Composition and compound proportions affect the response to complex chemical signals in a spiny lizard

Cristina Romero-Diaz, Stephanie M. Campos, Morgan A. Herrmann, Helena A. Soini, Milos V. Novotny, Diana K. Hews, Emília P. Martins

Research output: Contribution to journalArticlepeer-review

10 Scopus citations


Abstract: Most animal signals across sensory modalities are multicomponent traits that can be broken down into discrete elements. If different elements are perceived as unique, independent units (elemental perception), instead of as integrated percepts (configural perception), single changes in the presence/absence or the abundance of specific elements of a multicomponent signal may be enough to impact communication. Here, we found that male Yarrow’s spiny lizards (Sceloporus jarrovii) can discriminate single compounds of a multicomponent chemical signal (femoral gland secretions), different concentrations of a signaling compound, and a single compound from a mixture of compounds. In addition, one chemical compound elicited a response similar to that evoked by the complete natural scent. We conclude that perception of chemical signals in S. jarrovii lizards is elemental but also configural. The elemental perception of signaling compounds seems to occur with high sensitivity and narrow resolution, so that minor changes in single key elements may affect chemical communication. Given the multicomponent nature of most animal signals, hypotheses regarding signal function and evolution would be enhanced if researchers could determine whether these results apply to signals in other sensory modalities and identify the key elements of complex signals, from a receiver’s perspective. Significance statement: Most signals in animal communication are quite complex. For example, odors are mixtures of multiple volatile chemical compounds, and the way in which receivers perceive and process these mixtures to extract relevant information influences the structure and evolution of chemical signals. In a series of behavioral trials, we investigated how male Sceloporus jarrovii lizards may perceive conspecific odors by testing their response to individual and combined mixtures of two compounds present in femoral gland secretions at two different concentrations. We demonstrate that lizards can discriminate structurally similar compounds and that the response to a compound changes when said compound is part of a larger mixture. Compound concentration affected the perception of individual compounds but not complex mixtures. Deciphering what elements and/or configurations are perceived in an odor mixture is the only way to understand the role of mixture composition and its impact on communication.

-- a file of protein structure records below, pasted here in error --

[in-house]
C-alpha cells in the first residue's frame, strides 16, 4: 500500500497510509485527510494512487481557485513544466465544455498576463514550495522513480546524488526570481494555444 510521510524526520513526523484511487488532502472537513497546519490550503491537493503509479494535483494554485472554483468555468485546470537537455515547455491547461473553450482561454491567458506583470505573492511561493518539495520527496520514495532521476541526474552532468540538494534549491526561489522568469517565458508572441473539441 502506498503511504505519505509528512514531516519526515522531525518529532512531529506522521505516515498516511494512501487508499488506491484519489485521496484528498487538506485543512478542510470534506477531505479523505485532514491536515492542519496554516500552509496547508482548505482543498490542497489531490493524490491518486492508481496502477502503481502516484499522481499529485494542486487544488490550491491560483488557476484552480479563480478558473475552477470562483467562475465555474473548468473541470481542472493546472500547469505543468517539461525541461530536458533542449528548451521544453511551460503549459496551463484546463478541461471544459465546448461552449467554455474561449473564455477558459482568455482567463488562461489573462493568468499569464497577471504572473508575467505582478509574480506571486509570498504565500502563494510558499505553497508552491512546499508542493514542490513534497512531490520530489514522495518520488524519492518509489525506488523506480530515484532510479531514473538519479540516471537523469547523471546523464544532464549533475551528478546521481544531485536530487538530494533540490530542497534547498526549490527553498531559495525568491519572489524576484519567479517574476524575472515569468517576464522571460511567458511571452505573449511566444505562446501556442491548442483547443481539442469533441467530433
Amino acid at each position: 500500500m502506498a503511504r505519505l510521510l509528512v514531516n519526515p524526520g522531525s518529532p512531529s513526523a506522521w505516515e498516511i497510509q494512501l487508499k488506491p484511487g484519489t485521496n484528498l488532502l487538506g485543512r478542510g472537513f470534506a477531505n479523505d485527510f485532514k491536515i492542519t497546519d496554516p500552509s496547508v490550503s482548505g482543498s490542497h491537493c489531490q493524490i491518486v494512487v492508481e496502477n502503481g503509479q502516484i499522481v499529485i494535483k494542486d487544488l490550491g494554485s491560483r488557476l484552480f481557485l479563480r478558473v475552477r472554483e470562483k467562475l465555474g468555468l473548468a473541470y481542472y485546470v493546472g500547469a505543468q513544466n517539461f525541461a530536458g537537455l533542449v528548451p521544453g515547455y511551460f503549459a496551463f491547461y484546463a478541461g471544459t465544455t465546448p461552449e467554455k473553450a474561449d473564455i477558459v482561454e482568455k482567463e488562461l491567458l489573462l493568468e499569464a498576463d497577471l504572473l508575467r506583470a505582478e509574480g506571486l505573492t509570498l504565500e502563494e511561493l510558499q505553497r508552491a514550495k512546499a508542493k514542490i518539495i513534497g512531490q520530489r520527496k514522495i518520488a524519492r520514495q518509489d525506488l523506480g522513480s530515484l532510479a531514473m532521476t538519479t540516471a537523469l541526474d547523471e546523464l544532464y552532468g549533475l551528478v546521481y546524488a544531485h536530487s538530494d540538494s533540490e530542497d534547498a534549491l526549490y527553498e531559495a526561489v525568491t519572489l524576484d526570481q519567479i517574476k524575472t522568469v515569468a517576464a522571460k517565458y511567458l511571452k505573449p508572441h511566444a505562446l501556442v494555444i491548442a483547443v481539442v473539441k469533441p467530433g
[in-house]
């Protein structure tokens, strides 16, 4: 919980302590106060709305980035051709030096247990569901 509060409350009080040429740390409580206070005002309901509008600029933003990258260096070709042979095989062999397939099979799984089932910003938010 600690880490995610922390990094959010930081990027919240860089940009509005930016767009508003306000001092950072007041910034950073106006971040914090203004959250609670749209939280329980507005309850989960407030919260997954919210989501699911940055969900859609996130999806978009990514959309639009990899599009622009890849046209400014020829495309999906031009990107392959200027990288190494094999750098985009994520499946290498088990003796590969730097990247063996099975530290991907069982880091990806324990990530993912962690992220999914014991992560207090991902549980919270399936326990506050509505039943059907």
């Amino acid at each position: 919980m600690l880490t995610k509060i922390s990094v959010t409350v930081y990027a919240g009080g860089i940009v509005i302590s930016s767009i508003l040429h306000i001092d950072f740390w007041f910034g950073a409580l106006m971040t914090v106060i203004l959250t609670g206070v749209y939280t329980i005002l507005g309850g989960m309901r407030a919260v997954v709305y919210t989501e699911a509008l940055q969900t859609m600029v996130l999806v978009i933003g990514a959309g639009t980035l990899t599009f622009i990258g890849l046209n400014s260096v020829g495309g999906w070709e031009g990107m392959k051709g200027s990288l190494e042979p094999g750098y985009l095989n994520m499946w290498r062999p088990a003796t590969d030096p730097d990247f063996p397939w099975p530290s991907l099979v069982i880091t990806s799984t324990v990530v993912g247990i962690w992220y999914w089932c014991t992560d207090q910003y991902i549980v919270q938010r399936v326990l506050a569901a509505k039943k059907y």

Original languageEnglish (US)
Article number42
JournalBehavioral Ecology and Sociobiology
Issue number2
StatePublished - Feb 2021


  • Configural perception
  • Elemental perception
  • Multicomponent trait
  • Multimodal communication
  • Sceloporus
  • Scent

ASJC Scopus subject areas

  • Ecology, Evolution, Behavior and Systematics
  • Animal Science and Zoology


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